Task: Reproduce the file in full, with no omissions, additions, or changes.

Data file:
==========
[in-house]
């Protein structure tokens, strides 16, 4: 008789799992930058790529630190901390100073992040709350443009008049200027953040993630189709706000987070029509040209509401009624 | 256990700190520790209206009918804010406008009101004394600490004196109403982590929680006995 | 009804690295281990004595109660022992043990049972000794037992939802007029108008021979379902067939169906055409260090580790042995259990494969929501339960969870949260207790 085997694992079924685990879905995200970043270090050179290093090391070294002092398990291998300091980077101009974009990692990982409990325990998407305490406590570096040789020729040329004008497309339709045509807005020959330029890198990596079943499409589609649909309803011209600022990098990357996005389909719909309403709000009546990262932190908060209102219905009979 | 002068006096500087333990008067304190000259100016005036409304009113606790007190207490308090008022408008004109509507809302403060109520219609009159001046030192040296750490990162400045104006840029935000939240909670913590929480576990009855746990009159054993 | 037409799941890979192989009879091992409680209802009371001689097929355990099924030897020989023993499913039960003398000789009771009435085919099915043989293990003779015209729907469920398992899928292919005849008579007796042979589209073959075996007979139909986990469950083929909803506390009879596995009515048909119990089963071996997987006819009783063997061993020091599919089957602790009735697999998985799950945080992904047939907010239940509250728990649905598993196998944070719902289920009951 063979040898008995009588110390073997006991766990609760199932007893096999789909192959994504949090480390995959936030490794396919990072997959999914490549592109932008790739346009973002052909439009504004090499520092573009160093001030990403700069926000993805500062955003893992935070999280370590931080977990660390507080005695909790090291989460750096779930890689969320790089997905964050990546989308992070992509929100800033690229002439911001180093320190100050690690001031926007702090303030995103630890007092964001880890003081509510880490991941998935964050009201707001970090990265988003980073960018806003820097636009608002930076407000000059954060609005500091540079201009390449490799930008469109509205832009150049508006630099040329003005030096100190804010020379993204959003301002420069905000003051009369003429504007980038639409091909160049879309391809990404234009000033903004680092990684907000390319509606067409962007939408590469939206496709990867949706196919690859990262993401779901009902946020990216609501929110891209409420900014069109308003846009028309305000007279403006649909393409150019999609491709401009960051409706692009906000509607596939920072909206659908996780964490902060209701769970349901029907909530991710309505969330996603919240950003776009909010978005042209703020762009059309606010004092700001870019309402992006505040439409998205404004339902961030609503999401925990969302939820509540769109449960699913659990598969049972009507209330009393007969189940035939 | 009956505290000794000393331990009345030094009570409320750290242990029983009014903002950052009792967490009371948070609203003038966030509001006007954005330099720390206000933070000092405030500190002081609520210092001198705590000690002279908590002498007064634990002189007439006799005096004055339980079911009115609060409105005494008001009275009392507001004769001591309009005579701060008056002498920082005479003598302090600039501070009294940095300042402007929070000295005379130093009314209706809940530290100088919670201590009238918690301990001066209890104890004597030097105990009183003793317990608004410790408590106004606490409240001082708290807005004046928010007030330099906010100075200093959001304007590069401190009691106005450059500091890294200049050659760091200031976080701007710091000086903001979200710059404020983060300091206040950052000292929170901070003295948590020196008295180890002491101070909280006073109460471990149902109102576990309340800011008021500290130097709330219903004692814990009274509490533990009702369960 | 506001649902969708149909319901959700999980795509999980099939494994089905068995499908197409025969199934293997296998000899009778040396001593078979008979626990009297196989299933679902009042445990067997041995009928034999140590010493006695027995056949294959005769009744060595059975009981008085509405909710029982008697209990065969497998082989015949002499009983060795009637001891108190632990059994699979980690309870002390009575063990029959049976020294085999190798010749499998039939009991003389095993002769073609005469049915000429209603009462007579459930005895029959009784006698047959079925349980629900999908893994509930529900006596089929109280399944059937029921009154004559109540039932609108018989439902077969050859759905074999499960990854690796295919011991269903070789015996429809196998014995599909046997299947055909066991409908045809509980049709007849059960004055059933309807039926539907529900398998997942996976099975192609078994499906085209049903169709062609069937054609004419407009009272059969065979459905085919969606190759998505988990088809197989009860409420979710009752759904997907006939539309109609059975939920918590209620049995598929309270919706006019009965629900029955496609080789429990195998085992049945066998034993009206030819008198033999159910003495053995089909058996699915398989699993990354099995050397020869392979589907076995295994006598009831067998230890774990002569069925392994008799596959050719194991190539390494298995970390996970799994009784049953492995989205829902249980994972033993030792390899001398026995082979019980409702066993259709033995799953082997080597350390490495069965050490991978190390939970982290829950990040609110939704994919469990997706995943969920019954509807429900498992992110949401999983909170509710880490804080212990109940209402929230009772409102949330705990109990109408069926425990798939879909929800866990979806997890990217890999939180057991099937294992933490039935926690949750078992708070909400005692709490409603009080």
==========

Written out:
[in-house]
């Protein structure tokens, strides 16, 4: 008789799992930058790529630190901390100073992040709350443009008049200027953040993630189709706000987070029509040209509401009624 | 256990700190520790209206009918804010406008009101004394600490004196109403982590929680006995 | 009804690295281990004595109660022992043990049972000794037992939802007029108008021979379902067939169906055409260090580790042995259990494969929501339960969870949260207790 085997694992079924685990879905995200970043270090050179290093090391070294002092398990291998300091980077101009974009990692990982409990325990998407305490406590570096040789020729040329004008497309339709045509807005020959330029890198990596079943499409589609649909309803011209600022990098990357996005389909719909309403709000009546990262932190908060209102219905009979 | 002068006096500087333990008067304190000259100016005036409304009113606790007190207490308090008022408008004109509507809302403060109520219609009159001046030192040296750490990162400045104006840029935000939240909670913590929480576990009855746990009159054993 | 037409799941890979192989009879091992409680209802009371001689097929355990099924030897020989023993499913039960003398000789009771009435085919099915043989293990003779015209729907469920398992899928292919005849008579007796042979589209073959075996007979139909986990469950083929909803506390009879596995009515048909119990089963071996997987006819009783063997061993020091599919089957602790009735697999998985799950945080992904047939907010239940509250728990649905598993196998944070719902289920009951 063979040898008995009588110390073997006991766990609760199932007893096999789909192959994504949090480390995959936030490794396919990072997959999914490549592109932008790739346009973002052909439009504004090499520092573009160093001030990403700069926000993805500062955003893992935070999280370590931080977990660390507080005695909790090291989460750096779930890689969320790089997905964050990546989308992070992509929100800033690229002439911001180093320190100050690690001031926007702090303030995103630890007092964001880890003081509510880490991941998935964050009201707001970090990265988003980073960018806003820097636009608002930076407000000059954060609005500091540079201009390449490799930008469109509205832009150049508006630099040329003005030096100190804010020379993204959003301002420069905000003051009369003429504007980038639409091909160049879309391809990404234009000033903004680092990684907000390319509606067409962007939408590469939206496709990867949706196919690859990262993401779901009902946020990216609501929110891209409420900014069109308003846009028309305000007279403006649909393409150019999609491709401009960051409706692009906000509607596939920072909206659908996780964490902060209701769970349901029907909530991710309505969330996603919240950003776009909010978005042209703020762009059309606010004092700001870019309402992006505040439409998205404004339902961030609503999401925990969302939820509540769109449960699913659990598969049972009507209330009393007969189940035939 | 009956505290000794000393331990009345030094009570409320750290242990029983009014903002950052009792967490009371948070609203003038966030509001006007954005330099720390206000933070000092405030500190002081609520210092001198705590000690002279908590002498007064634990002189007439006799005096004055339980079911009115609060409105005494008001009275009392507001004769001591309009005579701060008056002498920082005479003598302090600039501070009294940095300042402007929070000295005379130093009314209706809940530290100088919670201590009238918690301990001066209890104890004597030097105990009183003793317990608004410790408590106004606490409240001082708290807005004046928010007030330099906010100075200093959001304007590069401190009691106005450059500091890294200049050659760091200031976080701007710091000086903001979200710059404020983060300091206040950052000292929170901070003295948590020196008295180890002491101070909280006073109460471990149902109102576990309340800011008021500290130097709330219903004692814990009274509490533990009702369960 | 506001649902969708149909319901959700999980795509999980099939494994089905068995499908197409025969199934293997296998000899009778040396001593078979008979626990009297196989299933679902009042445990067997041995009928034999140590010493006695027995056949294959005769009744060595059975009981008085509405909710029982008697209990065969497998082989015949002499009983060795009637001891108190632990059994699979980690309870002390009575063990029959049976020294085999190798010749499998039939009991003389095993002769073609005469049915000429209603009462007579459930005895029959009784006698047959079925349980629900999908893994509930529900006596089929109280399944059937029921009154004559109540039932609108018989439902077969050859759905074999499960990854690796295919011991269903070789015996429809196998014995599909046997299947055909066991409908045809509980049709007849059960004055059933309807039926539907529900398998997942996976099975192609078994499906085209049903169709062609069937054609004419407009009272059969065979459905085919969606190759998505988990088809197989009860409420979710009752759904997907006939539309109609059975939920918590209620049995598929309270919706006019009965629900029955496609080789429990195998085992049945066998034993009206030819008198033999159910003495053995089909058996699915398989699993990354099995050397020869392979589907076995295994006598009831067998230890774990002569069925392994008799596959050719194991190539390494298995970390996970799994009784049953492995989205829902249980994972033993030792390899001398026995082979019980409702066993259709033995799953082997080597350390490495069965050490991978190390939970982290829950990040609110939704994919469990997706995943969920019954509807429900498992992110949401999983909170509710880490804080212990109940209402929230009772409102949330705990109990109408069926425990798939879909929800866990979806997890990217890999939180057991099937294992933490039935926690949750078992708070909400005692709490409603009080």